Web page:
14 March 2011

Study challenges carb counting in diabetes

Carbohydrate content might be less important for blood sugar control than glycaemia load, according to a new study of healthy adults.


Carbohydrate content might be less important for blood sugar control than glycaemia load, according to a new study of healthy adults.

The study questions the way patients with type 1 diabetes determine how much insulin they should take before meals.

Jiansong Bao at the University of Sydney in Australia and colleagues took finger-prick blood samples from 10 healthy young people who ate a total of 120 different types of food - all with the same kilojoule content.

The glycaemia load repeatedly trumped the carb count in predicting the blood sugar and insulin rise after a meal.

Carbs and type 1 diabetes

"It suggests that the methods used to assess carbs in persons with type 1 diabetes might benefit from some rethinking," said Dr Edward J. Boyko, a diabetes expert at the University of Washington in Seattle who wasn't involved in the study.

But he said it wasn't certain the findings would hold up in people who aren't completely healthy.

"In the US, 60% of people are overweight or obese so we don't know how the results would apply to them or to persons with diabetes," he told.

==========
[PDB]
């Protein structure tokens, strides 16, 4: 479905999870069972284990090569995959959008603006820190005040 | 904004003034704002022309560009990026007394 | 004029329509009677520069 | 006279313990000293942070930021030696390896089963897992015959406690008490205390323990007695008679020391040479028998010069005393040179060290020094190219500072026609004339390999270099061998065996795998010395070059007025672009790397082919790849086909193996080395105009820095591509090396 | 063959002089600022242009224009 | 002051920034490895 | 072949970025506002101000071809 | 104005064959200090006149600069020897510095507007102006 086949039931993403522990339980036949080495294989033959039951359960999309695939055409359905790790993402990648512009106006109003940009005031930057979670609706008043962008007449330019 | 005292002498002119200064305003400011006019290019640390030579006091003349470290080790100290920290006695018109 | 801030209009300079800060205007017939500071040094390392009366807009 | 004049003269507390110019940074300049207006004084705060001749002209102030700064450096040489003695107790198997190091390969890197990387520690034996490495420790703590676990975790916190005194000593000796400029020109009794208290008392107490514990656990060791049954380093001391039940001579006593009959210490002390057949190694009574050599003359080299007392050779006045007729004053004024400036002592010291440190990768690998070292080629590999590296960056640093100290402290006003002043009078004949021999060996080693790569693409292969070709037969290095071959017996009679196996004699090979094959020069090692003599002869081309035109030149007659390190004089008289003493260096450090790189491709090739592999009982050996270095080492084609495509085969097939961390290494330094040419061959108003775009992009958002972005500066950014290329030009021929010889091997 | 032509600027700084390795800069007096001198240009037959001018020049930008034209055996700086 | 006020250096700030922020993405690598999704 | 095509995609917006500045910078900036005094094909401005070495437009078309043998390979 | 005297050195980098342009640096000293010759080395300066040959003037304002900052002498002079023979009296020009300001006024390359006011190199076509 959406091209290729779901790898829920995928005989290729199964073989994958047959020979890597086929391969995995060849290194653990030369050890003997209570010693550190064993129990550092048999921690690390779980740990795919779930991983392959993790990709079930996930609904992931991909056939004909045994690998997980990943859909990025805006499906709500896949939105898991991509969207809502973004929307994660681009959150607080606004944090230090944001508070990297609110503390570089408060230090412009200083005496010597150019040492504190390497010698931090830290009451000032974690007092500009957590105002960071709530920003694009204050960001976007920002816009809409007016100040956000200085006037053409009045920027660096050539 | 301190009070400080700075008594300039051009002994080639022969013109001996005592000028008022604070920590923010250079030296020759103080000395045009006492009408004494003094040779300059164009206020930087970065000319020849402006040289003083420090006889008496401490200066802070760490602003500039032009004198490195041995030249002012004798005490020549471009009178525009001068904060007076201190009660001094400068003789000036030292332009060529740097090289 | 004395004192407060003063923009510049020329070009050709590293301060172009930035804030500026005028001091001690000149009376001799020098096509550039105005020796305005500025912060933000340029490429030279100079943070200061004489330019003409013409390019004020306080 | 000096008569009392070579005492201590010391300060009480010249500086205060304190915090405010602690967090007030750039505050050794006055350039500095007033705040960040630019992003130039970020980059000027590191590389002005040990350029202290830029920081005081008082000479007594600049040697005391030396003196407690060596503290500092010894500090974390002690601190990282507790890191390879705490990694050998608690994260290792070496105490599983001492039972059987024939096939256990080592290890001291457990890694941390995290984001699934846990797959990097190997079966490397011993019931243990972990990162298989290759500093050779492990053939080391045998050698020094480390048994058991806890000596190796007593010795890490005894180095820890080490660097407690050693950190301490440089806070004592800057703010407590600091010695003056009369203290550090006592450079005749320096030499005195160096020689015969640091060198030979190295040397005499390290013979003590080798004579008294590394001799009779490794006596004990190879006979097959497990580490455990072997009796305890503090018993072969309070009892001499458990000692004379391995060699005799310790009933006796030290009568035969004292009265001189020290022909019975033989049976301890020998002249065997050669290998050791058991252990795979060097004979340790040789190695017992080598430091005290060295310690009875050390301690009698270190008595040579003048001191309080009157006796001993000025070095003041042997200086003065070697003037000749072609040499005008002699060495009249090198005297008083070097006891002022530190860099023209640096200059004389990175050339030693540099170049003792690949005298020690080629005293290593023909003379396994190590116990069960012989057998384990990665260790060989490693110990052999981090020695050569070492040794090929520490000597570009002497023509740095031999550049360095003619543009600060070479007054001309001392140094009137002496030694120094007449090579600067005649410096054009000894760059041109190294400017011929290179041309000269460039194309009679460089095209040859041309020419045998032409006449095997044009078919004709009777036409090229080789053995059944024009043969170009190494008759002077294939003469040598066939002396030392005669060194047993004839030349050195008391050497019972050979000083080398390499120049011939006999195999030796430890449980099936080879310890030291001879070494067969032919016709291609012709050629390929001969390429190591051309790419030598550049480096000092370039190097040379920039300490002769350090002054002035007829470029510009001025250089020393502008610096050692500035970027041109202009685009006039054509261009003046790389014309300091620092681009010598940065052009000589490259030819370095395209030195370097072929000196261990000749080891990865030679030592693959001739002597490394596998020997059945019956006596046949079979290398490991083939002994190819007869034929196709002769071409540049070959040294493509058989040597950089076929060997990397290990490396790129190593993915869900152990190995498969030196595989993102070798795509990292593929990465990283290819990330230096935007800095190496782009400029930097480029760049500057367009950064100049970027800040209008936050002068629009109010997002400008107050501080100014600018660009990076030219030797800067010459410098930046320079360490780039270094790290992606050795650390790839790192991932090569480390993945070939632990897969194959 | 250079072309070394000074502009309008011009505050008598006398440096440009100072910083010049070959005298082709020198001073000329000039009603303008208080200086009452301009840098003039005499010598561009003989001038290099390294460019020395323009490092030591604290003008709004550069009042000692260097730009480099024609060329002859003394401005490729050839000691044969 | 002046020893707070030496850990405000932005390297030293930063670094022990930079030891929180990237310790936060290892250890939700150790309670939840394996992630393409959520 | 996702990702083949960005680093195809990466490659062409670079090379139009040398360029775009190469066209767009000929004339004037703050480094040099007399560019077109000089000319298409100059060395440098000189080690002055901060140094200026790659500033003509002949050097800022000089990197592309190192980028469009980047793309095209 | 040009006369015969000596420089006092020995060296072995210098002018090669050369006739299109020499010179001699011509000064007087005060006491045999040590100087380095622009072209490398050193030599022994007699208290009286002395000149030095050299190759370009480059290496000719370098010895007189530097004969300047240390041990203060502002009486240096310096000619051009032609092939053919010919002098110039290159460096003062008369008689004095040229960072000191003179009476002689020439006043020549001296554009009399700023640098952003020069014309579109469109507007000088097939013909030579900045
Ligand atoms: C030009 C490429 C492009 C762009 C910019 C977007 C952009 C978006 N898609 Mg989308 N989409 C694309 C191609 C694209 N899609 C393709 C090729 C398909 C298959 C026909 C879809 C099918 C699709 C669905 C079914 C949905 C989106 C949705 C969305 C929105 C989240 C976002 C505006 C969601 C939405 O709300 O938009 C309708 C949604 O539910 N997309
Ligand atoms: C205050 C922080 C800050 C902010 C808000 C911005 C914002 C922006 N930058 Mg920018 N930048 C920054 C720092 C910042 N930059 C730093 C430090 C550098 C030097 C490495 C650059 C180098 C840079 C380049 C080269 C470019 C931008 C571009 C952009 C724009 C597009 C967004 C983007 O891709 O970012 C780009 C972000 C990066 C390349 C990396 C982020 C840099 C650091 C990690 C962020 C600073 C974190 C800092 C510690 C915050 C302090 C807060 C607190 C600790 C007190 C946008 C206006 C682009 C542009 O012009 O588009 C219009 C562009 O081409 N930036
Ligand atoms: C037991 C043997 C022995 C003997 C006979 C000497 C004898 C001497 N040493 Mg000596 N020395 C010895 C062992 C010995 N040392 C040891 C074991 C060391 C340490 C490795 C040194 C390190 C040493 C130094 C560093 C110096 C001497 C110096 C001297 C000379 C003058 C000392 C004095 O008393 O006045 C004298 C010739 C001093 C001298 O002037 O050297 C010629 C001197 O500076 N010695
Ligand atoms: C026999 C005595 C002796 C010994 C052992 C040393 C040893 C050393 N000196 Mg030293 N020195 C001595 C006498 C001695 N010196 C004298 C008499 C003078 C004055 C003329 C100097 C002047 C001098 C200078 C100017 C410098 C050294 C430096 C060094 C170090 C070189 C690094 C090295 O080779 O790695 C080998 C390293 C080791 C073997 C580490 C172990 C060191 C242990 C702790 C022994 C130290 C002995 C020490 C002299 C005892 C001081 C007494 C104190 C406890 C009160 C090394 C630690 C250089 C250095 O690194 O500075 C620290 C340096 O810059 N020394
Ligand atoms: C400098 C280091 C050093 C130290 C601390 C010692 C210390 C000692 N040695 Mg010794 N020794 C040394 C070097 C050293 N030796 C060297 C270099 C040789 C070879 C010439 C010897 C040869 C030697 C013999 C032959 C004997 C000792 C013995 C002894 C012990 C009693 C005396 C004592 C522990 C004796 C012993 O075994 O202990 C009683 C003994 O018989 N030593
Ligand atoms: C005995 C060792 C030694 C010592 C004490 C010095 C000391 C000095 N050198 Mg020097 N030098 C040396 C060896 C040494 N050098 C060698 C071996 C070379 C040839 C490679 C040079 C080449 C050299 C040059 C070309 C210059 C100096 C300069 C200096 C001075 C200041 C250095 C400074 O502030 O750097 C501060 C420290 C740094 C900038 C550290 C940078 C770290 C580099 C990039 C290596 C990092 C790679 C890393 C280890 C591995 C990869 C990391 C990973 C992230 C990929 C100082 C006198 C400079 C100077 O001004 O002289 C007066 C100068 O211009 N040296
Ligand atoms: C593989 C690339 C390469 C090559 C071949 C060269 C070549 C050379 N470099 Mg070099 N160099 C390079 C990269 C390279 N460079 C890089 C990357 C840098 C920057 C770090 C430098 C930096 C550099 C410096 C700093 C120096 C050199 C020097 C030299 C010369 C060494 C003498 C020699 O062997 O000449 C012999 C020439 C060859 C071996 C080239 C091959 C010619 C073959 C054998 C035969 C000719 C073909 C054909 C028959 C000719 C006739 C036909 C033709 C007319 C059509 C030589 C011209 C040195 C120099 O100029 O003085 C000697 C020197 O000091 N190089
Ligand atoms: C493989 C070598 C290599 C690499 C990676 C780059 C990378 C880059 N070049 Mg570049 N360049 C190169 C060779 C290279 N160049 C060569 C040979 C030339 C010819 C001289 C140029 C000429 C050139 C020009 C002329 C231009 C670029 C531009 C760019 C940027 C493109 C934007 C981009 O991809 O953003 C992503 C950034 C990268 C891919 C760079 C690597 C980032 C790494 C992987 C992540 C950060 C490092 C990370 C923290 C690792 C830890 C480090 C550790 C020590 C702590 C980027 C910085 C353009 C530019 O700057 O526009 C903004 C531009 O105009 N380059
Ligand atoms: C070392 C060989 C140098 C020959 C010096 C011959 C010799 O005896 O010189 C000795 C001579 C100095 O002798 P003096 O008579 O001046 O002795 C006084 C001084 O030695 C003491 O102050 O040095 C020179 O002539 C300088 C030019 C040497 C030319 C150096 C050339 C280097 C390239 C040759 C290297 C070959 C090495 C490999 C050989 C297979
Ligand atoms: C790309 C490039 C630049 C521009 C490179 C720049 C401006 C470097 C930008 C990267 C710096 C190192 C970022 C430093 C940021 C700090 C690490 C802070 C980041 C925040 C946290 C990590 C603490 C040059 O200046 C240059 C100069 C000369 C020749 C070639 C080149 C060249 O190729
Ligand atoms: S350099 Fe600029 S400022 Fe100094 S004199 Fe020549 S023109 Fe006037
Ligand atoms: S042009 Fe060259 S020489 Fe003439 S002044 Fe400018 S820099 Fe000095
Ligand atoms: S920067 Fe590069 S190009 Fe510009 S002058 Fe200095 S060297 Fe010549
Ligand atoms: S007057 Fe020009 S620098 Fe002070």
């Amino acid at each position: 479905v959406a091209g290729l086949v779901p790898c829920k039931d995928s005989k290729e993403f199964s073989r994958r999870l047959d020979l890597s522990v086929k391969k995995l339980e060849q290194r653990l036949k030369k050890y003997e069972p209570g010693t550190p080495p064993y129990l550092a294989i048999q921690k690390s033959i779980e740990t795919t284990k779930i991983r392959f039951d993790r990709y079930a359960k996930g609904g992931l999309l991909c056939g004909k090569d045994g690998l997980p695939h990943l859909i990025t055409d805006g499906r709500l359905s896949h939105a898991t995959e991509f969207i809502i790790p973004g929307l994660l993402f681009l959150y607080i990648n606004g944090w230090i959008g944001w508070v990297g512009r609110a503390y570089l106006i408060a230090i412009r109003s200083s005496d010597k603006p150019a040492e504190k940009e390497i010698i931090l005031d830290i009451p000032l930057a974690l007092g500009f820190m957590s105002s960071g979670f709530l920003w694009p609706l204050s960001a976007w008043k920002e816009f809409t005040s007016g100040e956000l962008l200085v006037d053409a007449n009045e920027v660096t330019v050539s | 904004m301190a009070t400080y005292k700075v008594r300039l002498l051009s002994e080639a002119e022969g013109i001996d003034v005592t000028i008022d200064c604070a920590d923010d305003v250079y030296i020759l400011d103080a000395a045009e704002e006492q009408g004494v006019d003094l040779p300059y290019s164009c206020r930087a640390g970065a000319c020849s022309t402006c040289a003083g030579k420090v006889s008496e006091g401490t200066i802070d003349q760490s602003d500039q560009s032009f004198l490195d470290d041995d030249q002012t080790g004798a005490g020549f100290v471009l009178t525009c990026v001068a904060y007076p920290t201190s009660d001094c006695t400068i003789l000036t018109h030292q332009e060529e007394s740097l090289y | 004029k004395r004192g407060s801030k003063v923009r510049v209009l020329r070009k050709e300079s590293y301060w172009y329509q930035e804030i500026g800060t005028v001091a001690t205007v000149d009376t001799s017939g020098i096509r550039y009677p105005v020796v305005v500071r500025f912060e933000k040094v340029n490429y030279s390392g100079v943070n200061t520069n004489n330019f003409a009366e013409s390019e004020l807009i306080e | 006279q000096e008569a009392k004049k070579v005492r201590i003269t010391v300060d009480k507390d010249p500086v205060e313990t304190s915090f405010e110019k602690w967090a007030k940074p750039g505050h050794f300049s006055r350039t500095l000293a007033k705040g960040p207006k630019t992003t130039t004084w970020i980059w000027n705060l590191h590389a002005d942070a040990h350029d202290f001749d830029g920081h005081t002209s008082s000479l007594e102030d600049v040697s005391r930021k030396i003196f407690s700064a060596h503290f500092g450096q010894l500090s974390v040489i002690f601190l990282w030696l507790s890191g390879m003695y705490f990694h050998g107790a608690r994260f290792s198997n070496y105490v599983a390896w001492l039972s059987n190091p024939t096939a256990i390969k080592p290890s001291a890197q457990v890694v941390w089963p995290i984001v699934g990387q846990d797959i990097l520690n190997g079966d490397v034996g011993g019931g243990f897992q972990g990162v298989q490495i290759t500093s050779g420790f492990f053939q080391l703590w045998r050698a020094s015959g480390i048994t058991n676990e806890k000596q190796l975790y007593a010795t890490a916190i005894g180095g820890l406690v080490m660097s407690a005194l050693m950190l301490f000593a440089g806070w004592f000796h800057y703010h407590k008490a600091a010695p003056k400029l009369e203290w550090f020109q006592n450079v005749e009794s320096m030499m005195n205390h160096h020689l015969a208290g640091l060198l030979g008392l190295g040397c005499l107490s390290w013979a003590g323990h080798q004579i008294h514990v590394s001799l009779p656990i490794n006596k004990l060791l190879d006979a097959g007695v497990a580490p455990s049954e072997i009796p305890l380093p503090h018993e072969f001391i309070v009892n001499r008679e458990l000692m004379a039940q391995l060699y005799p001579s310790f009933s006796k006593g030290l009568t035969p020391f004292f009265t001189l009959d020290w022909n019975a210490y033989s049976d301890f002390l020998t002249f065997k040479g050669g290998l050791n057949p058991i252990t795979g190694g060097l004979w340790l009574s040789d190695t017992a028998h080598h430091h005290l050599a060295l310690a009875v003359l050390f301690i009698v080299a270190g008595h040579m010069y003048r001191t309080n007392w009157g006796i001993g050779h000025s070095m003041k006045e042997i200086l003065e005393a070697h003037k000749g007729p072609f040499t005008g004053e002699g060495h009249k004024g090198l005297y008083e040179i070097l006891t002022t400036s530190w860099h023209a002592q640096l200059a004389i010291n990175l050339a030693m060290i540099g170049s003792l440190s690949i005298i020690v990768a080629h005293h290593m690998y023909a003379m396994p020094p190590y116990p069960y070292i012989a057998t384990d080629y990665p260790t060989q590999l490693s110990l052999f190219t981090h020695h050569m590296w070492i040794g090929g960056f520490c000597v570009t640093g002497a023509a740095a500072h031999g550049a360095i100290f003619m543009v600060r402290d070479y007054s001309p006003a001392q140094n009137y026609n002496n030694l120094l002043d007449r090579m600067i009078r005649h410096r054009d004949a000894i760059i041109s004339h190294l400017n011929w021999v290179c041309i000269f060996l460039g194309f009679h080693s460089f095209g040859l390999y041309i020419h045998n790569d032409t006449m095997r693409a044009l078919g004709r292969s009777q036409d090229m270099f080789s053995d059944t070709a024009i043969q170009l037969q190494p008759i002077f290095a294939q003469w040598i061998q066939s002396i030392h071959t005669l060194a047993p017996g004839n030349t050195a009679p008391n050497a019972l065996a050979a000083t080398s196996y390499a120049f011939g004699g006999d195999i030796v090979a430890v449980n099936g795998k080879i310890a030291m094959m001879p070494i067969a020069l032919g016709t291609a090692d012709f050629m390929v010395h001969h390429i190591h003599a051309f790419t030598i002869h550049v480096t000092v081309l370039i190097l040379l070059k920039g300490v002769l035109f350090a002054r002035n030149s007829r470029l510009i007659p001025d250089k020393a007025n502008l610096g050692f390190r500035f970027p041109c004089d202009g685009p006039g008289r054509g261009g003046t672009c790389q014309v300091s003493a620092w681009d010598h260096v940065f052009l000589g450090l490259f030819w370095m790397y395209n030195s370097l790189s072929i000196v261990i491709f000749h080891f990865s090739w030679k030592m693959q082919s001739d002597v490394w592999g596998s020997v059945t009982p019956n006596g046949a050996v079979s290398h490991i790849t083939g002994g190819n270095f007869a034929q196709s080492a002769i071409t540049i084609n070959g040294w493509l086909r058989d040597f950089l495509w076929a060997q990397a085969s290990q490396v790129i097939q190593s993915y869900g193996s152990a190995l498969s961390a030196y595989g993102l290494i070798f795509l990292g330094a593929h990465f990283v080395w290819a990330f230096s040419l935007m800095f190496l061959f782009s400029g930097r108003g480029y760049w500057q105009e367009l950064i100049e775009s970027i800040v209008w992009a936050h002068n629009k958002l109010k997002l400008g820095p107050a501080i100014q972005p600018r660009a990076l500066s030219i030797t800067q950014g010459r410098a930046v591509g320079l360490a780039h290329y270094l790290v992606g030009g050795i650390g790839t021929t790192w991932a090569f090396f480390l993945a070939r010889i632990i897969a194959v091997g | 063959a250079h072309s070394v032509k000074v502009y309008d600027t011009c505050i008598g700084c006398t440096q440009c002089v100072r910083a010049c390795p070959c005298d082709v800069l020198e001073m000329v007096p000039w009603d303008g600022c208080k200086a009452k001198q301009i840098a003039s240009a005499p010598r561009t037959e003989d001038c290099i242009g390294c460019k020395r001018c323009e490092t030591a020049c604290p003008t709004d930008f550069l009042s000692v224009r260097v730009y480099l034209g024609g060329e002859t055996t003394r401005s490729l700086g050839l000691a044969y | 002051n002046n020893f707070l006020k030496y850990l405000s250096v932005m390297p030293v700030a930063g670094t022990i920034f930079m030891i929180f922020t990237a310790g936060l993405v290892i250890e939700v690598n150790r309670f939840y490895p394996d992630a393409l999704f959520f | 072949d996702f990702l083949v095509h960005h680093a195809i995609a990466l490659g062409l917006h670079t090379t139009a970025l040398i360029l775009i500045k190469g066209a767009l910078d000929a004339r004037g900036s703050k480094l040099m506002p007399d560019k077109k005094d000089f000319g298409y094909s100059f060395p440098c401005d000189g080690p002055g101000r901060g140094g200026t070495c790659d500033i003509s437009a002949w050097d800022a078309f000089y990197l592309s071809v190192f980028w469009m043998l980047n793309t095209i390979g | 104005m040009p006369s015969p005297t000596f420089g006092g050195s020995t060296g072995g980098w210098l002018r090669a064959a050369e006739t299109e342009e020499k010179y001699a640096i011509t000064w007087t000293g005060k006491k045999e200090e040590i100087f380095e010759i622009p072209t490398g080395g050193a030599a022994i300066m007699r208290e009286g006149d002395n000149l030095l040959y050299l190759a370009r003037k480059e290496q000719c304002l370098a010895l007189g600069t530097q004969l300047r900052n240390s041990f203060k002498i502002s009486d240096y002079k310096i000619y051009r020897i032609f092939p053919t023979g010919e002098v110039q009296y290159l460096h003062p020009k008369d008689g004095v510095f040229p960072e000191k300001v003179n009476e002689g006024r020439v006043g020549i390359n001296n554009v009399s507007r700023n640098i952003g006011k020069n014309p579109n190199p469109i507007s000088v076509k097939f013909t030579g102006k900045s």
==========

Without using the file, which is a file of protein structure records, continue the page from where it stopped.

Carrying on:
The glycaemia load is calculated by multiplying the amount of carbs in grams per serving by the food's glycaemia index divided by 100. The glycaemia index for a variety of foods can be found at http://www.glycemicindex.com/.

Foods with a low glycaemia index cause the blood sugar to rise slowly.

The findings

Writing online in the American Journal of Clinical Nutrition, the researchers say their findings also suggest that eating foods with high glycaemia loads could be linked to chronic disease like type 2 diabetes and heart disease.

But that is not clear from the study, which only looked at blood sugar and insulin changes up to two hours after a meal, said Dr Boyko.

"It would just be speculation whether a dietary change like this would help people with type 2 diabetes," he told.

Long-term effects and other nutrients in the food might also be important for disease risk, for instance. And the most important problem remains pure and simple overeating, according to Dr Boyko.

"The excess weight is the main thing we ought to focus on," he said. "The simplest message would be, eat less."(Reuters Health/ March 2011)

Read more:
The lowdown on carbo-loading


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